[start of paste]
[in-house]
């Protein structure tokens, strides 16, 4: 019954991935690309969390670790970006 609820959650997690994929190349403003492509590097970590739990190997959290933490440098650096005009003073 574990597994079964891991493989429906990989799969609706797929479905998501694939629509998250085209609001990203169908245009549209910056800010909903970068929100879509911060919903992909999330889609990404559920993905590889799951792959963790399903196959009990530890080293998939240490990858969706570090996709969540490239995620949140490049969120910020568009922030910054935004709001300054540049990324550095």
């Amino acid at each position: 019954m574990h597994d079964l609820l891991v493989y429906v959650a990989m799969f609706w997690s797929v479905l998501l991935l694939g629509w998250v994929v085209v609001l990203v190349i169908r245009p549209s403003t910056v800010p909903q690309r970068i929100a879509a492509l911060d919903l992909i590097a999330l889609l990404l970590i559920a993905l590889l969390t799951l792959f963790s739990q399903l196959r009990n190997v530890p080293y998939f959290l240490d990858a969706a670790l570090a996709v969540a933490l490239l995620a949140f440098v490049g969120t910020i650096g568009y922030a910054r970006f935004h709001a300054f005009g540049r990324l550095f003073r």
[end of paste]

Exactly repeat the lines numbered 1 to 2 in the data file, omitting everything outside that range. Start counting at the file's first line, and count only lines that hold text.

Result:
[in-house]
């Protein structure tokens, strides 16, 4: 019954991935690309969390670790970006 609820959650997690994929190349403003492509590097970590739990190997959290933490440098650096005009003073 574990597994079964891991493989429906990989799969609706797929479905998501694939629509998250085209609001990203169908245009549209910056800010909903970068929100879509911060919903992909999330889609990404559920993905590889799951792959963790399903196959009990530890080293998939240490990858969706570090996709969540490239995620949140490049969120910020568009922030910054935004709001300054540049990324550095």